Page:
From the "virtual" mailbag.

I've mentioned to our US readers that I am often flooded with emails containing some very tough questions. For the most part I have tried to answer those questions individually. It was certainly easier and more… personal. If and when I was unaable to provide an answer, I would often seek it from those in the know.

This Thanksgiving, for your reading pleasure, I thought I'd go back into my mailbag and post some of the questions and my answers, for everyone to read. I shall refrain from naming the source of the questions, however I will name the geographical location of that inquiring mind.

Q1: Why is the USOC so secretive when it comes to releasing team handball information. (Idaho)
A1: I too thought that they were secretive. I am now convinced that they do not have the personnel to handle the necessary communication to an ever-so-dwindling US team handball community. The easiest way to get answers is to contact those in charge, directly. That will not assure you of an answer but it will allow you to open the lines of communications directly to the source(s). At times, THN has done a good job getting some "one on one" interviews with key US Team Handball political players. While some of their answers were fluff, THN has always been able to, at the very least, get those principals to go on record on certain topics.

Q2: WNT has a great website but nobody posts the juicy stuff in there? Like, why is Dawn Allinger the head coach? What happened with Christian? (New Jersey)
Q2: There are two answers to your questions. The first one, the official one, confirmed by everyone involved with the WNT program is that there was time for a change and Dawn was the logical choice. The unofficial one, however, plays out like a daytime soap opera. It has everything from backstabbing, to personal dislikes, to power trips and egos… My guess (and it is a guess) is that the truth is somewhere in the middle. It matters very little how and why it happened. Let's hope that the WNT can get some positive results in the upcoming qualifiers. All will be forgotten. (note: I replied to this email before the WNT's failed qualifying event in whatever third world country they played in…)

Q3: The Nationals this year (note: Delaware) were not as good as they were last year in Houston. I see the same people organizing the event. I was told that here is no USAT H F. Can you explain? (Illinois)
Q3: Not sure why you felt that last month's Nationals were worse than those of 2006. If you are referring to competition, I would agree. Less teams means less talent. Notable absentees such as the Condors (Men) and ATH (Men) had a lot to do with it. The fact that the MNT was in Chile fighting for a spot at the 08 Olympics had a lot to do with the watered down level of competition as well. On the other hand I believe that West Point, NYTHC, Miami and Chicago had more than provided some great handball matches. On the women's side, where it was all Chicago (and their Eastern European contingent), it would have made very little difference. You may want to clarify what particular area of the Delaware Nationals was not as good as last year's. To answer your question re: the organizers I will have to tell you what they told me: they are all volunteers and are doing it for free and for the love of the game. If next year you would like to be part of teh org. committee, drop them an email and pray that you wil be included.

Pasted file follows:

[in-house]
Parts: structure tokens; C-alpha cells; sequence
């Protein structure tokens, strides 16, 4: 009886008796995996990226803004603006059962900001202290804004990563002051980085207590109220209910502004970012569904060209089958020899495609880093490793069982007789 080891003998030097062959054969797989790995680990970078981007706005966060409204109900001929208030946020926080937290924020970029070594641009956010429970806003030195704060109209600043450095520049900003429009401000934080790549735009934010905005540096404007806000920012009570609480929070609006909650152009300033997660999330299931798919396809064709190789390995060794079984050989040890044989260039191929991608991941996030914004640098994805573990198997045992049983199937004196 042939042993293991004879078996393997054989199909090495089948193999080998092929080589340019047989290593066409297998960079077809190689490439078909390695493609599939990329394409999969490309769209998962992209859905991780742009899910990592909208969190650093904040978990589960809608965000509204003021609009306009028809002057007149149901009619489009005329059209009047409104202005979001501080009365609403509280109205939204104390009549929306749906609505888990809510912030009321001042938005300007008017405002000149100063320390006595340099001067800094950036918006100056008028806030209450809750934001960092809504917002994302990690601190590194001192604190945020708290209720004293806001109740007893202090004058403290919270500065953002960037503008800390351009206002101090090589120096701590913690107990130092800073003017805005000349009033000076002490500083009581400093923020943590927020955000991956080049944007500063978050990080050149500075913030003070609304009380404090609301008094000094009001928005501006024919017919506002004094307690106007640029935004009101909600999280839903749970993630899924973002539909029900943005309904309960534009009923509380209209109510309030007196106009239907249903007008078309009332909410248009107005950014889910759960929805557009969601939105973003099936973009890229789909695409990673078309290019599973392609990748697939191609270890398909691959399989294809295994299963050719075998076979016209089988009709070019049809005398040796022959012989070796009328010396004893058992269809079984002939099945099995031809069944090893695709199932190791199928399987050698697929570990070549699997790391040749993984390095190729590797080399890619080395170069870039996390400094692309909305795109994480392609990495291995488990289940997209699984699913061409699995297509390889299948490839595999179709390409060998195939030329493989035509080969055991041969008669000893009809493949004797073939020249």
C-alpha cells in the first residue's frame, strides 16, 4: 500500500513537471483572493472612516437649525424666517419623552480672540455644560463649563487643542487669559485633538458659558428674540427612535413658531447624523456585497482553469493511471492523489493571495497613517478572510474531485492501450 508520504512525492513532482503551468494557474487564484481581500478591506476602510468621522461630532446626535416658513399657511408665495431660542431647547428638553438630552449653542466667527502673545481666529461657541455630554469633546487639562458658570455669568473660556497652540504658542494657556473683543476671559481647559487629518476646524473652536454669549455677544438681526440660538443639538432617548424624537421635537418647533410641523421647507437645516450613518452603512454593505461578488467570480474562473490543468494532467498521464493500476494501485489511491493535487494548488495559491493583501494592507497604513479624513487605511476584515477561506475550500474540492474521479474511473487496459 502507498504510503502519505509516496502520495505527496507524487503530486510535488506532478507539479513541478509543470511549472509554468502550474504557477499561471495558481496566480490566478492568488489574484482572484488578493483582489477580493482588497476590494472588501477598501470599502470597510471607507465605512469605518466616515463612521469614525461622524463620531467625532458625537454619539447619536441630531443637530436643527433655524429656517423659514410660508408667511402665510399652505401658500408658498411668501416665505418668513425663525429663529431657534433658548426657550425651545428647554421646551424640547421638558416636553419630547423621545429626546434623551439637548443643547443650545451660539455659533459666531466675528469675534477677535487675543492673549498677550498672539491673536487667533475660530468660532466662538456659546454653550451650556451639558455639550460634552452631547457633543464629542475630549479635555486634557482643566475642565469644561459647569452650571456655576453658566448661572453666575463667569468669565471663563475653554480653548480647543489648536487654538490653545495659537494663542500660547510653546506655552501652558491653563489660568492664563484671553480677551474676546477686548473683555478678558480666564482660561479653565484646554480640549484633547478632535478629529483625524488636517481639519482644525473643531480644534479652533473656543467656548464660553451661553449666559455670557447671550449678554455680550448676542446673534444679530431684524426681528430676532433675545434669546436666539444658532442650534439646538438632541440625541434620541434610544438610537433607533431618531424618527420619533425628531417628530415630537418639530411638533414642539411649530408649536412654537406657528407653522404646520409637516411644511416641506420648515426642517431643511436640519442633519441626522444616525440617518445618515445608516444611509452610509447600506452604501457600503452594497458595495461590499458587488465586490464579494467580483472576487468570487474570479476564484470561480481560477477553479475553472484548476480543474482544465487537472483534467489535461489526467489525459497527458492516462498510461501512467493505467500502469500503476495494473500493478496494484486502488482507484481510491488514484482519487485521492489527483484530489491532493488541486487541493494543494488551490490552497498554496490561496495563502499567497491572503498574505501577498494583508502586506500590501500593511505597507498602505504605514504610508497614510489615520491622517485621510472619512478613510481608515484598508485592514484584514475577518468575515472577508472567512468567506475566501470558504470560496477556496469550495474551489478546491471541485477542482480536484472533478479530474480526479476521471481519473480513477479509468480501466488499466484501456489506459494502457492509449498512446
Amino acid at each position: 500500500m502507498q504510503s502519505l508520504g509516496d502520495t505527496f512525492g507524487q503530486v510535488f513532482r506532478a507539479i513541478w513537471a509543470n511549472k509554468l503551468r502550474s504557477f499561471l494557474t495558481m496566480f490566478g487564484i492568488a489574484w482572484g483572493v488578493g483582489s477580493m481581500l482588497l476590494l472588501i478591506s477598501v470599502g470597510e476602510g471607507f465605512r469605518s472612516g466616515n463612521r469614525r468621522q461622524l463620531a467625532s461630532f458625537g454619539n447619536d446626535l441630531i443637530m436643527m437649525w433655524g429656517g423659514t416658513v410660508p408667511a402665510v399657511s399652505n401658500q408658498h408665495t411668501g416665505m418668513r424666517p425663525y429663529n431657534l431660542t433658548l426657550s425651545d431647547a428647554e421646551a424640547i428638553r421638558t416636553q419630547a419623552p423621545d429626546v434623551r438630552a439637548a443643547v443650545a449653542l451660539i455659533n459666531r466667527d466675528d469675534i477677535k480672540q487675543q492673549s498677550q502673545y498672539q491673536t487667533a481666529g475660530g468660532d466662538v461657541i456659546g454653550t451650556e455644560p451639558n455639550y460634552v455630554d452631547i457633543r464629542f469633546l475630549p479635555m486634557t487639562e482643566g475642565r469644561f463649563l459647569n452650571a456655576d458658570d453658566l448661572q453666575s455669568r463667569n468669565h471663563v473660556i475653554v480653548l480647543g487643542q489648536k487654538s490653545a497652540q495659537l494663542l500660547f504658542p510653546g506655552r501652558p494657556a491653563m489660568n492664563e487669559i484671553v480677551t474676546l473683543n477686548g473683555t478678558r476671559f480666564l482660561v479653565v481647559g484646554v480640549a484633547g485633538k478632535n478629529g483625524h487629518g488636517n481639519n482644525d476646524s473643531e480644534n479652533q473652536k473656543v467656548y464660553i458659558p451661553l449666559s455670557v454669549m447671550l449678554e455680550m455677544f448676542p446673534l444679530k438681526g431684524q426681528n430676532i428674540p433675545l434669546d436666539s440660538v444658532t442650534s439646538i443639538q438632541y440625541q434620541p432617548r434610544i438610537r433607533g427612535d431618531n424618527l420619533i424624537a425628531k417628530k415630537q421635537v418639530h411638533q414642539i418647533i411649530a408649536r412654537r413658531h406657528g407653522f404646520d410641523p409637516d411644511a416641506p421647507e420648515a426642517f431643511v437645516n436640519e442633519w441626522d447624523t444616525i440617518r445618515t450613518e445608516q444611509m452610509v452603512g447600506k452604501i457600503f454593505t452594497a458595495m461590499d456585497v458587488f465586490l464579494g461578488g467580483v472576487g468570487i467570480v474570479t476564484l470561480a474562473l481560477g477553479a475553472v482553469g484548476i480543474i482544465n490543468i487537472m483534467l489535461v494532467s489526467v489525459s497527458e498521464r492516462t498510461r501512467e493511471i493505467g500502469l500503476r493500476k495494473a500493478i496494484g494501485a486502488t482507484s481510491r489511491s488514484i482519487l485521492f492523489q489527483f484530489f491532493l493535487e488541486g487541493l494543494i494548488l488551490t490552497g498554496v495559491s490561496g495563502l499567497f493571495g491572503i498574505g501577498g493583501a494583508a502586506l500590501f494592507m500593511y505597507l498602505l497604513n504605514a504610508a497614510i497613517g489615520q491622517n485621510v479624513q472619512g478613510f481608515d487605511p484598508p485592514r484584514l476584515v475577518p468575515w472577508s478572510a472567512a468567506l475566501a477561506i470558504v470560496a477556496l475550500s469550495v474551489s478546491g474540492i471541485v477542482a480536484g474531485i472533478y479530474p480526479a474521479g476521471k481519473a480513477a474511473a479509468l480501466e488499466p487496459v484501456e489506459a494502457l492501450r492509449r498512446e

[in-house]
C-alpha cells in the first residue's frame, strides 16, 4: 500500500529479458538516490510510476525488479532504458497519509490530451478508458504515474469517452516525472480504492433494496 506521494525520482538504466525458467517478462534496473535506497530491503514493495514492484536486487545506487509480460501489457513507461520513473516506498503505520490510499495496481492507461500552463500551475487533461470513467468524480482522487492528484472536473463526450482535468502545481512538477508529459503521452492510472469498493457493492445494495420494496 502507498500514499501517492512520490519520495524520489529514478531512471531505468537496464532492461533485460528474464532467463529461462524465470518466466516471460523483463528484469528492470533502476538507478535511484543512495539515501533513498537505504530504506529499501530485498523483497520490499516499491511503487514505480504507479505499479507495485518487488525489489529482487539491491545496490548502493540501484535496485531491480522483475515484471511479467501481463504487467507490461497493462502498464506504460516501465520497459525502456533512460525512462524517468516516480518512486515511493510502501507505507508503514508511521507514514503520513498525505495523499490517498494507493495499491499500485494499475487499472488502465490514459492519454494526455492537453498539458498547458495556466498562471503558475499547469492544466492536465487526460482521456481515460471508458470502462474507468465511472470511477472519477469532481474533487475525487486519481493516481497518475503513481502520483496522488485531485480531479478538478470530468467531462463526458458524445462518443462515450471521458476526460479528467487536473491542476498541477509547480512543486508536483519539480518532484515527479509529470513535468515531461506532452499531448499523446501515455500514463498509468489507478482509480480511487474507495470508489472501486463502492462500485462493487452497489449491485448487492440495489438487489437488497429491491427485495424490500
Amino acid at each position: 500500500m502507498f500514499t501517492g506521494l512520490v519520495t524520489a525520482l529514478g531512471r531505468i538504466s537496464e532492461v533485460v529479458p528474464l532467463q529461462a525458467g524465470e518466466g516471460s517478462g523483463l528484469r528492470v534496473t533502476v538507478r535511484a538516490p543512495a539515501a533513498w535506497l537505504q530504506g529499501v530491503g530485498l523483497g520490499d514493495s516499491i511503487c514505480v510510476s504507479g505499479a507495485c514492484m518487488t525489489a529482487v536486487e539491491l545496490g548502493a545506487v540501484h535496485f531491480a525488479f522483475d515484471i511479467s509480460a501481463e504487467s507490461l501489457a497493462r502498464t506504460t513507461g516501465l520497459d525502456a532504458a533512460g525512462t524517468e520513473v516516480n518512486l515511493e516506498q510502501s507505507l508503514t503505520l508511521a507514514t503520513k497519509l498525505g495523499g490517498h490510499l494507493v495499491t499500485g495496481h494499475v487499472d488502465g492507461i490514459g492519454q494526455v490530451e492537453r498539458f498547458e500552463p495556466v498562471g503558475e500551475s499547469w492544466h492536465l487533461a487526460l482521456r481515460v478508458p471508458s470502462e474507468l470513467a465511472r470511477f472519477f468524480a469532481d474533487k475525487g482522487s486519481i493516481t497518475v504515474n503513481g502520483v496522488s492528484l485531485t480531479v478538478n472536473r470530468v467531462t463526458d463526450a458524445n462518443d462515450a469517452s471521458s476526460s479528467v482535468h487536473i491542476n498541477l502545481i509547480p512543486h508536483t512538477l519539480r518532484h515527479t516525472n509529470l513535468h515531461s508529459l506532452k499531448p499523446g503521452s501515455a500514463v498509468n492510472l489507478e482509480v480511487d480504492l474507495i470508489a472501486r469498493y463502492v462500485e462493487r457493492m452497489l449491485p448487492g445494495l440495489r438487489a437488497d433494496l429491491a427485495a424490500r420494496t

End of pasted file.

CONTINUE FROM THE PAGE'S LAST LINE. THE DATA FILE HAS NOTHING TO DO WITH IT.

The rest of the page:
Q4: I do not have time to practice handball but I like to play at tournaments. Which tournament are better? (Utah))
Q4: Your best bet is to check with your nearast team handball club in your area. In your particular case Salt Lake Warriors. Ideally, you would want to attend the same tournaments they do. It will be alot easier for you to get playing time, especially if you are willing to travel. In terms of tournaments, I have attended a few and I think that for the most part, they all do an adequate job hosting them. My personal favorites are Miami, West Point, Chicago and Atlanta. They all feature no more than 4 teams. One game a day each on Friday evenings, Saturday afternoons and Sunday mornings). Each one features IHF rules matches (2 X 30 minutes halves), regular size courts, good officiating and extraordinary facilities. I would also like to include Chapel Hill (UNC) on that list, as they run both women's and men's tournaments every six months. The only difference is that they often play 2 X 25 minutes halves to accommodate around 10 particpant teams.

I will dig up some more q&a for you.

In the meantime, don't hate. I always love hearing from those of you who can spell. Keep those question, comments and complaints coming at

Happy Turkey Day!

One thought on “From the "virtual" mailbag.

  1. I would just add a couple of points to Bogdan’s answers.

    1) Communication: I agree with Bogdan, if you ask a question, you’ll get an answer. Sometimes, though you don’t know the right question to ask, which is why press releases and even informal updates to websites are needed. Short handed or not the communication could be better. Let’s hope the new Federation makes a point to get the word out more frequently.

    2) Official Sites Self Reporting: When official organizations report on themselves, whether it be a sporting organization, business or news services, it is often lacking in candor and details. That’s to be expected though and why independent reporting is important. When you add to the fact that the Women’s National Team site is run by some of the players reporting on a coaching change with any level of objectivity would be practically impossible.

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